How I Finally Chose Between Fair & Fast Fashion

Photo: Courtesy of Paula Goldstein.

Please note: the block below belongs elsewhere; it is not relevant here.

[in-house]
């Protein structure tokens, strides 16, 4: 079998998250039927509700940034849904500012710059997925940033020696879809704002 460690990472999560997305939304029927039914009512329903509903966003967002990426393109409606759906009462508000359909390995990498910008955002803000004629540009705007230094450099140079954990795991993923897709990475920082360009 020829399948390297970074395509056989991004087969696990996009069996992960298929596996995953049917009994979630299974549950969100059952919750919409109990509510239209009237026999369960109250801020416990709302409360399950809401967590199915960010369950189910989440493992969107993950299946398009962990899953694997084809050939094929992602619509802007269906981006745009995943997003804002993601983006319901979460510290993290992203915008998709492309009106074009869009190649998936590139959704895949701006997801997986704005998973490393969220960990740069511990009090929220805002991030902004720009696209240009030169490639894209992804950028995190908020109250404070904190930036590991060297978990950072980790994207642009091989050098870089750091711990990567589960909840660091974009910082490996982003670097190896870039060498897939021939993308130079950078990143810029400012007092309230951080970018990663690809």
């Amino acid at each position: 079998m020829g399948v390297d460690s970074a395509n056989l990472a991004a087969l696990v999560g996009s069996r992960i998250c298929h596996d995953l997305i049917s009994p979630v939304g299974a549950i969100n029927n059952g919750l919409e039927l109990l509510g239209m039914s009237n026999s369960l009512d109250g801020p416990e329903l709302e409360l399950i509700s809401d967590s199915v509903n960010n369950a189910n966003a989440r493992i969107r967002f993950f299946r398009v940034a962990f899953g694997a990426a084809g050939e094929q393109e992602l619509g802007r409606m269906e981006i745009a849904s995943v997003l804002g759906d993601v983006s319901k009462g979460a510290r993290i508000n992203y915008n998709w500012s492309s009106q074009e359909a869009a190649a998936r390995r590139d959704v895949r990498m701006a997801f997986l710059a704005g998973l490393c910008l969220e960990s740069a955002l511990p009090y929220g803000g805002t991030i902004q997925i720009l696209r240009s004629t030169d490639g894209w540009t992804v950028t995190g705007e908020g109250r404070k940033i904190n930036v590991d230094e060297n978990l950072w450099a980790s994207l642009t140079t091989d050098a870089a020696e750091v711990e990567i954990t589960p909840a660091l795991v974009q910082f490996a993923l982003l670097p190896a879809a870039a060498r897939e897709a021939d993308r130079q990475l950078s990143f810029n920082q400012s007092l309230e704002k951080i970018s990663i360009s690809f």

I will never forget how good it felt to purchase that lime-green, stretchy polyester miniskirt and matching Spice Girl-inspired baby tee. I was 12, and these were the first items of clothing I bought myself, choosing them because they emulated the look of my girl-power icons. The best part was that it only cost all in six English pounds from a market stall, so I still had something left of my birthday money to get McDonald's. Through my teens, I bought cheap clothing with clockwork regularity, and I was excited to be able to experiment with what suited — and a lot of what didn’t suit — me. Flipping from Sporty Spice to a Green Day fan with only as much purchasing power that weekend jobs afford meant that I needed budget options. As I got older, my feelings on fast fashion certainly evolved. By the time I was an 18-year-old fashion student, I did a full 360 to being strongly against the entire concept. Sitting in my buisness class at the London College of Fashion, we were tasked with looking at ethics, and once I started my research, I couldn’t stop. I was suddenly confronted with a horrible library of information about all my favorite stores that I could never unsee — from the soaring rates of cancer caused by the pesticides used for growing cotton to the child labor practices in the supply chains of many brands. So, I went from being the ultimate mall rat to always on a soapbox about the issues involved in garment production. I decided to only wear vintage, as it was the only option that was affordable and a resource that created no waste. (Yes, I do realize the irony inherent in making this choice while spending my days drawing concepts for new clothes.) I had chosen a career in fashion, an industry that is about new ideas, the zeitgeist, creating a vision of what is now, and fundamentally, that means getting rid of what is old. This seemed at impossible odds with being a smarter, more ethical consumer. I was so torn that I even changed my course of study in my final year to try something that wasn’t related to fashion. However, when I finally started my first full time job, it was at a style magazine. I couldn’t give up on something I loved. I’m a little older and wiser these days, and try to look for a middle ground rather than lurching between my own conflicting personal extremes. But, every time there is another horror story in the news about sweatshop tragedies, I get that awful feeling in the pit in my stomach. I know that for every headline-making event, like Rana Plaza, there are thousands of unreported daily struggles for some of the most vulnerable working women and children on the planet. Last week saw the release of The True Cost, an in-depth look at the harsh realities of clothing production, in particular highlighting some of the scariest aspects of the fast fashion industry. It presents women in Bangladesh who try to form unions and are consequently locked in rooms and beaten by their supervisors. There are also laborers earning less than $3 a day. Workers in some factories put in 140 hours overtime each month in order to try and meet huge production targets, and to earn enough to survive. These facts and figures are often thrown around without context, but this film puts a face to the statistics. For instance, there is a woman called Shima who is still fighting for a union, facing abuse, sewing the $7 crop top many of us are likely to have bought without a second thought, and she has a fierce look of determination when she explains why she is doing this. It’s easy to ignore a number, but not to ignore the bravery of this woman fighting for independence. It’s hard to ignore Shima. Should I be picketing the brands that I know aren't pulling their weight to bring about change? How can I express my appreciation for fashion and my pursuit of empowering personal style without compromising my ethics, nor spending beyond my means? This time, I’ve set about trying to seek doable steps in the right direction — we all have the power to make informed choices for our own realities. This is not about blame or shame. We all have different circumstances and priorities, and those can even shift throughout the course of our lives; if anything I am proof of that. For me, it’s about constantly making sure that my decisions are informed, and pressuring companies and governments that have power to regulate. Take what’s happening with food as an example: The ban on battery eggs in the U.K. was driven by the public, horrified after TV chef Jamie Oliver showed the disgustingly sad 39-day life cycle of a battery hen. Viewers literally stopped buying these eggs, and launched petitions which brought about the change. Or, look at how the French government has made it illegal for supermarkets to throw away food that could be donated to food banks. This was spurred on by the country's “Ugly food” movement, again a moment where people voted with their euros and actively bought odd-looking fruit and vegetables, to show that imperfect produce shouldn't be thrown away and wasted.